One of the most powerful cloud solutions to come along in recent years is the advent of cloud email services.
The Current Paradigm
Currently, email services in most small and medium-sized businesses are organized around an on-site server. In this approach, a master program such as Microsoft Exchange is running on the server while each computer attached to the network must have a parallel client program installed. These clients frequently consist of Microsoft Outlook, though on mobile devices, such as smart phones, a specific mobile client will be necessary.
This system facilitates an approach to email in which users connect to the central server in order to download their new messages, which then typically are deleted from the main server. In turn, users upload messages that they have composed on their own client machines or devices, and these messages are stored in the central server until the recipient connects to it in order to download them.
The disadvantages of such a system are self-evident. Users have to be present at their primary workstation or in possession of their mobile device in order to access their messages. If a worker needs to check his email on a co-worker's computer because his or her own is unavailable, it will involve adjusting Outlook settings, creating new accounts, and any number of other tasks, some of which are complex enough that they may require a call to IT support. If a worker is outside the network completely, for example at a business center computer in a hotel, he/she will not be able to reach the Microsoft Exchange server in many cases.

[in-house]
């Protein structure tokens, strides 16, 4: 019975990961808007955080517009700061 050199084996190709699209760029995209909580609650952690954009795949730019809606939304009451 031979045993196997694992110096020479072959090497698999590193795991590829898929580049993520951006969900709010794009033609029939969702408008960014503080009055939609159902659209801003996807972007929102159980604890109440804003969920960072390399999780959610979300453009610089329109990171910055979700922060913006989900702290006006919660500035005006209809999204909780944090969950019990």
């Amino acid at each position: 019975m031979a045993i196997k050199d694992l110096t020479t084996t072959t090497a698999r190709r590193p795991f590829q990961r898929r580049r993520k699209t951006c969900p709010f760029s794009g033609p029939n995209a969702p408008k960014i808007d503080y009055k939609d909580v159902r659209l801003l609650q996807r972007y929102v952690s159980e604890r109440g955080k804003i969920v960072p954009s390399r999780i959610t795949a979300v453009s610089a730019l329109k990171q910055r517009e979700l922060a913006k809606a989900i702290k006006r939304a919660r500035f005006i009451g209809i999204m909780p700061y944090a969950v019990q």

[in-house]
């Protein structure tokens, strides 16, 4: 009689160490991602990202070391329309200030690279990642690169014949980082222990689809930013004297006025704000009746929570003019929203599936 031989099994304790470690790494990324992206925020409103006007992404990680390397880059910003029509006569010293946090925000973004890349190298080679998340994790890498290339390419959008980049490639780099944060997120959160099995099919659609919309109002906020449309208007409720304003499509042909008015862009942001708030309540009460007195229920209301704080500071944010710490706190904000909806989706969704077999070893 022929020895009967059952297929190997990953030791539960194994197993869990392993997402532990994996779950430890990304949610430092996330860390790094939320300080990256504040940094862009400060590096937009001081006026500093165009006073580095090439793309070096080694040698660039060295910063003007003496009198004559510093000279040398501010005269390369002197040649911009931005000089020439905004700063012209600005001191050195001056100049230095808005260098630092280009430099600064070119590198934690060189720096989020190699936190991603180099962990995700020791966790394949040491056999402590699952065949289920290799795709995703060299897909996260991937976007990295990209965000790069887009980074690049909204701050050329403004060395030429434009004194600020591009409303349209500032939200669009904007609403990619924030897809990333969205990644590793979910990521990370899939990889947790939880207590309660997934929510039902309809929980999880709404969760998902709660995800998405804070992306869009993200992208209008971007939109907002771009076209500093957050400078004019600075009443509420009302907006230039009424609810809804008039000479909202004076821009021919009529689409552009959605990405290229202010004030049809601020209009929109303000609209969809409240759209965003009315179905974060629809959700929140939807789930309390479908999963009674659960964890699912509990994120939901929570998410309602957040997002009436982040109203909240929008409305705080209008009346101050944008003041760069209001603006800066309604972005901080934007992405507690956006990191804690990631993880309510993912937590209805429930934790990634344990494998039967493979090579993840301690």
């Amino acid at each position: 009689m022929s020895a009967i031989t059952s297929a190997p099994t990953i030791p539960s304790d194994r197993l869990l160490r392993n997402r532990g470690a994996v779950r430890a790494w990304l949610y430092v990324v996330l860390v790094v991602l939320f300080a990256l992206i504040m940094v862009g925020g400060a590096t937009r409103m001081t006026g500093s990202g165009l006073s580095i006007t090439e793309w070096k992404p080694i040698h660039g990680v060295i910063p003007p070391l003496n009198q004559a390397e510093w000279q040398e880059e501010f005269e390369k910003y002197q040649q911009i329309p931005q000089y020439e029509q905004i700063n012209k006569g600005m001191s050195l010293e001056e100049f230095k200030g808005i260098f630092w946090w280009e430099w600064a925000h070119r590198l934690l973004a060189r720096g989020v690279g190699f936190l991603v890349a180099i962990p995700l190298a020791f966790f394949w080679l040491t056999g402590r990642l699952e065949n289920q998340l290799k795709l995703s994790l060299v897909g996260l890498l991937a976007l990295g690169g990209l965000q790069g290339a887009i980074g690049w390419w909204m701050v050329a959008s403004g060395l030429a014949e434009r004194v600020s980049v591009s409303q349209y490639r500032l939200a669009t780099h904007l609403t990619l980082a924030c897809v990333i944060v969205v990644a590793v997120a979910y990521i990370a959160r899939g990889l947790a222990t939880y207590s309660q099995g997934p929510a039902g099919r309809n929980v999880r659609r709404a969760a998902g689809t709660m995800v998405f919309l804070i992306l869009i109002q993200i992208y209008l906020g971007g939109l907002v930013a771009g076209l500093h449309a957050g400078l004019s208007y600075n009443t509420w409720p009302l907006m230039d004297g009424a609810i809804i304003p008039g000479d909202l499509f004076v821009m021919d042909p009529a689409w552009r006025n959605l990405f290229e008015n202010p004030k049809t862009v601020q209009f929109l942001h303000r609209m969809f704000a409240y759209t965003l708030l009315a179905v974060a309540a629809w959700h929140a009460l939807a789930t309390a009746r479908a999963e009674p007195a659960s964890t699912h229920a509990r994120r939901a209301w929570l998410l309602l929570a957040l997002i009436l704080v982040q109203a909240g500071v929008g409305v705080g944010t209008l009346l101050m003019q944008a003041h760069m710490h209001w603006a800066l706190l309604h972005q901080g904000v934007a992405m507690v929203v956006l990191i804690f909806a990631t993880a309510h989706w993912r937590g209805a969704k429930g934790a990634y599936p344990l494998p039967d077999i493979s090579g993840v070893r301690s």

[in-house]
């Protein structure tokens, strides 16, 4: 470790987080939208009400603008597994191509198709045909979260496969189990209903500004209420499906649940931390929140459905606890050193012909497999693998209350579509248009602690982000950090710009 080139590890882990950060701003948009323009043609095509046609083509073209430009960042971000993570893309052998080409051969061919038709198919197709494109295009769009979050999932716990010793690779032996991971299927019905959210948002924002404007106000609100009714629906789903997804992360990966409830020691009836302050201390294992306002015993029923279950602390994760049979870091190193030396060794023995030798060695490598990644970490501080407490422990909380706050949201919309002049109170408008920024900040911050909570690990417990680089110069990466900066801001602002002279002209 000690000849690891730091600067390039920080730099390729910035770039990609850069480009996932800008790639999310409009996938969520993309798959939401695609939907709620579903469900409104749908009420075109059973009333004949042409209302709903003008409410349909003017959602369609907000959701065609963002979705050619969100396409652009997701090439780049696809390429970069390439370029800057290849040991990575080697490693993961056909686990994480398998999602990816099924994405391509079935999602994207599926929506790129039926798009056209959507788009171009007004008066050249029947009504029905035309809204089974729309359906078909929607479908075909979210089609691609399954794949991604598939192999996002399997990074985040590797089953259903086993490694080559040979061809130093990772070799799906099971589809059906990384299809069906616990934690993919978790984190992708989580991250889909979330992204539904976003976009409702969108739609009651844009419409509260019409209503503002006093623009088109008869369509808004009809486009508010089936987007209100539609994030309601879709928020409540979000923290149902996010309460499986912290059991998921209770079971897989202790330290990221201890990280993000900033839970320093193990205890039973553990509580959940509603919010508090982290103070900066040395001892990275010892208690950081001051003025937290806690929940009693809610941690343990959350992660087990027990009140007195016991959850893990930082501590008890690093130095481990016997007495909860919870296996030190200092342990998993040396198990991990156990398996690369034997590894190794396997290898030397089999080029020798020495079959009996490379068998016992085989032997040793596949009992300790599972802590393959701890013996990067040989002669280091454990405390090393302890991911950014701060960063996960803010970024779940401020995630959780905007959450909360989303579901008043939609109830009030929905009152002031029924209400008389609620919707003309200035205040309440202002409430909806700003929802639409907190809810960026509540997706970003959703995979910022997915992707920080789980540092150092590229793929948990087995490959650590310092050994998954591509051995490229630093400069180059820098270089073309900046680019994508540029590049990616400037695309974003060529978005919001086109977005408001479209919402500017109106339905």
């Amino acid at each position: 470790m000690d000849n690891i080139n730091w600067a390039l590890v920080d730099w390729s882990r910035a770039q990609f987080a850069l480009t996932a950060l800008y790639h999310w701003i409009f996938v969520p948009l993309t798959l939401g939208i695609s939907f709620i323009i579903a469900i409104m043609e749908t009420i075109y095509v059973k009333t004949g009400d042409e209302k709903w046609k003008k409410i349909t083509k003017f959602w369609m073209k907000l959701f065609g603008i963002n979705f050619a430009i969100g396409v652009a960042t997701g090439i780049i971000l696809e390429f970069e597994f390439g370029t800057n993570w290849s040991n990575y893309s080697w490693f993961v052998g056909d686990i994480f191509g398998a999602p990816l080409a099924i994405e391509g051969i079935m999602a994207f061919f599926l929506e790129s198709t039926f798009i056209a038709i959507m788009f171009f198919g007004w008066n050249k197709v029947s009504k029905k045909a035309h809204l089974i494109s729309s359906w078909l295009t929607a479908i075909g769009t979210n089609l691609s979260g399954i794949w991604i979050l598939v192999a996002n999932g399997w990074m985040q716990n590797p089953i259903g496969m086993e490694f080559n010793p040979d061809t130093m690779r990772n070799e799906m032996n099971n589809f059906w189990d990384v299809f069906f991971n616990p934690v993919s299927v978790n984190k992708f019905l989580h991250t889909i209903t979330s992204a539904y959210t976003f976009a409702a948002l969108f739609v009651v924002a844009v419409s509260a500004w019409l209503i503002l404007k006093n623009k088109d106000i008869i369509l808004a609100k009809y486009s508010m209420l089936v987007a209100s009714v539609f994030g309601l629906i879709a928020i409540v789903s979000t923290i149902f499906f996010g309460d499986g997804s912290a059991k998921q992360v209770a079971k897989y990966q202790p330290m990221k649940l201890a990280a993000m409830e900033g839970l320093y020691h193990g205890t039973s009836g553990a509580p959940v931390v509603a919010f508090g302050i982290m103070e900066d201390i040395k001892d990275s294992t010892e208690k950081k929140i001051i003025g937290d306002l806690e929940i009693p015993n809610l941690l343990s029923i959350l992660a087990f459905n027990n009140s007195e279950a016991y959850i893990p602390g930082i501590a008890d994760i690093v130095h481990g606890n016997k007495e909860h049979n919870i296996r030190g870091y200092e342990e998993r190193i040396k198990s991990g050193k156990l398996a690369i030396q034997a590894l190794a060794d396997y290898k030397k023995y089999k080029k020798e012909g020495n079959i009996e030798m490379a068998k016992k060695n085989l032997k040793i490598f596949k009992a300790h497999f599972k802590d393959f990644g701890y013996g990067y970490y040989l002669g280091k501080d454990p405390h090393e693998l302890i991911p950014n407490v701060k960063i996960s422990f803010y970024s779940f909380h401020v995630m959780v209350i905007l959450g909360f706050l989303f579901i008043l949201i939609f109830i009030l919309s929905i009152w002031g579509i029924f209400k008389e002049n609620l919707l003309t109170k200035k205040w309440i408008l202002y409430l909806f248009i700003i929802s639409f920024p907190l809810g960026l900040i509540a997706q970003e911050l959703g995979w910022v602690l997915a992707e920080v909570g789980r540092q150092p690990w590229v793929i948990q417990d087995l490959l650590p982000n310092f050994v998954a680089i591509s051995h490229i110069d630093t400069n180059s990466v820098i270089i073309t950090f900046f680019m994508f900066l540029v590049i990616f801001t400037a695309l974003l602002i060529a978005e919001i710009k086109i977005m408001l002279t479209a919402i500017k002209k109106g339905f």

Even worse perhaps are the data retention implications. Once a message is downloaded onto a worker's machine, it is highly vulnerable to becoming permanently lost since there may not be a backup copy of it anywhere.
The Cloud Solution
Cloud-based email can be provided as part as an overall managed services model for IT support. In this model, all messages reside on a central server accessible from any internet-connected computer. Workers can reach their email from anywhere as long as they can supply the proper credentials.
In addition, messages are much less likely to be lost since they remain in a central location that is regularly backed up even after employees have accessed them. Messages in this paradigm become inaccessible only when an employee has deliberately deleted them, but even then, they may exist in backups for a long time to come.